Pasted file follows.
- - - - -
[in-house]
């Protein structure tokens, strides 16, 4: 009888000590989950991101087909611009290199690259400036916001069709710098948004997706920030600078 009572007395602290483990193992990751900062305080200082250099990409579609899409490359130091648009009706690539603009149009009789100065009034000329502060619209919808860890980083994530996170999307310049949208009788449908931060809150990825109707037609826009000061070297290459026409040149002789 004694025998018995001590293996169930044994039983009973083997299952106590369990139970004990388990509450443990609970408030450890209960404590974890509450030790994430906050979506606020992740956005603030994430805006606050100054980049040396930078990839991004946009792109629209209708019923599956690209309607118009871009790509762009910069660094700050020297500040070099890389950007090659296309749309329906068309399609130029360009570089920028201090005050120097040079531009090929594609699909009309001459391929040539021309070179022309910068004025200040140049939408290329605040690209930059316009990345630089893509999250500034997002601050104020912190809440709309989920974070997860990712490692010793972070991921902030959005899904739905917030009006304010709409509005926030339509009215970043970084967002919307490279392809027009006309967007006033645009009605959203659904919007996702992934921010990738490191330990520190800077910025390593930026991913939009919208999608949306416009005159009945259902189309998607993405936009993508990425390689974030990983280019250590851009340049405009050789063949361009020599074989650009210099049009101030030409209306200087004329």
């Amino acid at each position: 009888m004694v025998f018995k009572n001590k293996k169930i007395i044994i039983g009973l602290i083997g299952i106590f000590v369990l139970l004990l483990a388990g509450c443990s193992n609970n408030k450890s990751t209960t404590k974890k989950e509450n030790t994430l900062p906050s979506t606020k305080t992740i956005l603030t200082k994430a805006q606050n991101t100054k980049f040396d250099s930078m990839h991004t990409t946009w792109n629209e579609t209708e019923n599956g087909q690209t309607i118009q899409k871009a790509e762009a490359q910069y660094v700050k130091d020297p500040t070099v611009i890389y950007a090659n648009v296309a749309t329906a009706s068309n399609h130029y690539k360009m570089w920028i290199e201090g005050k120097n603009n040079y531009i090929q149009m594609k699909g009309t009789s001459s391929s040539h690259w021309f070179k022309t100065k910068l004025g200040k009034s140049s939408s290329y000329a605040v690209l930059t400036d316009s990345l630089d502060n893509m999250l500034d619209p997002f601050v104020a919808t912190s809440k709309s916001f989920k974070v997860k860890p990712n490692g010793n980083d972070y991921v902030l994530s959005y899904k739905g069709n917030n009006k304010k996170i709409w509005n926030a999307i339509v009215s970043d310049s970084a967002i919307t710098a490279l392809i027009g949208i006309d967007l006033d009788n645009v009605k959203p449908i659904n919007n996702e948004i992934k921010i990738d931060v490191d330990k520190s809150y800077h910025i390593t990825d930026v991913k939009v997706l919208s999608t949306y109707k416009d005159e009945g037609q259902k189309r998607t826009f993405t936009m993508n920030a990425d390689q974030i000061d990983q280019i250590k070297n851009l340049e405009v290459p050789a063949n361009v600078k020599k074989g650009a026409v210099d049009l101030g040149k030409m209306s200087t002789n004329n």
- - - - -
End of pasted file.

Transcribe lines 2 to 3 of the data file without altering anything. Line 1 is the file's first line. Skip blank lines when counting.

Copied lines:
């Protein structure tokens, strides 16, 4: 009888000590989950991101087909611009290199690259400036916001069709710098948004997706920030600078 009572007395602290483990193992990751900062305080200082250099990409579609899409490359130091648009009706690539603009149009009789100065009034000329502060619209919808860890980083994530996170999307310049949208009788449908931060809150990825109707037609826009000061070297290459026409040149002789 004694025998018995001590293996169930044994039983009973083997299952106590369990139970004990388990509450443990609970408030450890209960404590974890509450030790994430906050979506606020992740956005603030994430805006606050100054980049040396930078990839991004946009792109629209209708019923599956690209309607118009871009790509762009910069660094700050020297500040070099890389950007090659296309749309329906068309399609130029360009570089920028201090005050120097040079531009090929594609699909009309001459391929040539021309070179022309910068004025200040140049939408290329605040690209930059316009990345630089893509999250500034997002601050104020912190809440709309989920974070997860990712490692010793972070991921902030959005899904739905917030009006304010709409509005926030339509009215970043970084967002919307490279392809027009006309967007006033645009009605959203659904919007996702992934921010990738490191330990520190800077910025390593930026991913939009919208999608949306416009005159009945259902189309998607993405936009993508990425390689974030990983280019250590851009340049405009050789063949361009020599074989650009210099049009101030030409209306200087004329």
């Amino acid at each position: 009888m004694v025998f018995k009572n001590k293996k169930i007395i044994i039983g009973l602290i083997g299952i106590f000590v369990l139970l004990l483990a388990g509450c443990s193992n609970n408030k450890s990751t209960t404590k974890k989950e509450n030790t994430l900062p906050s979506t606020k305080t992740i956005l603030t200082k994430a805006q606050n991101t100054k980049f040396d250099s930078m990839h991004t990409t946009w792109n629209e579609t209708e019923n599956g087909q690209t309607i118009q899409k871009a790509e762009a490359q910069y660094v700050k130091d020297p500040t070099v611009i890389y950007a090659n648009v296309a749309t329906a009706s068309n399609h130029y690539k360009m570089w920028i290199e201090g005050k120097n603009n040079y531009i090929q149009m594609k699909g009309t009789s001459s391929s040539h690259w021309f070179k022309t100065k910068l004025g200040k009034s140049s939408s290329y000329a605040v690209l930059t400036d316009s990345l630089d502060n893509m999250l500034d619209p997002f601050v104020a919808t912190s809440k709309s916001f989920k974070v997860k860890p990712n490692g010793n980083d972070y991921v902030l994530s959005y899904k739905g069709n917030n009006k304010k996170i709409w509005n926030a999307i339509v009215s970043d310049s970084a967002i919307t710098a490279l392809i027009g949208i006309d967007l006033d009788n645009v009605k959203p449908i659904n919007n996702e948004i992934k921010i990738d931060v490191d330990k520190s809150y800077h910025i390593t990825d930026v991913k939009v997706l919208s999608t949306y109707k416009d005159e009945g037609q259902k189309r998607t826009f993405t936009m993508n920030a990425d390689q974030i000061d990983q280019i250590k070297n851009l340049e405009v290459p050789a063949n361009v600078k020599k074989g650009a026409v210099d049009l101030g040149k030409m209306s200087t002789n004329n």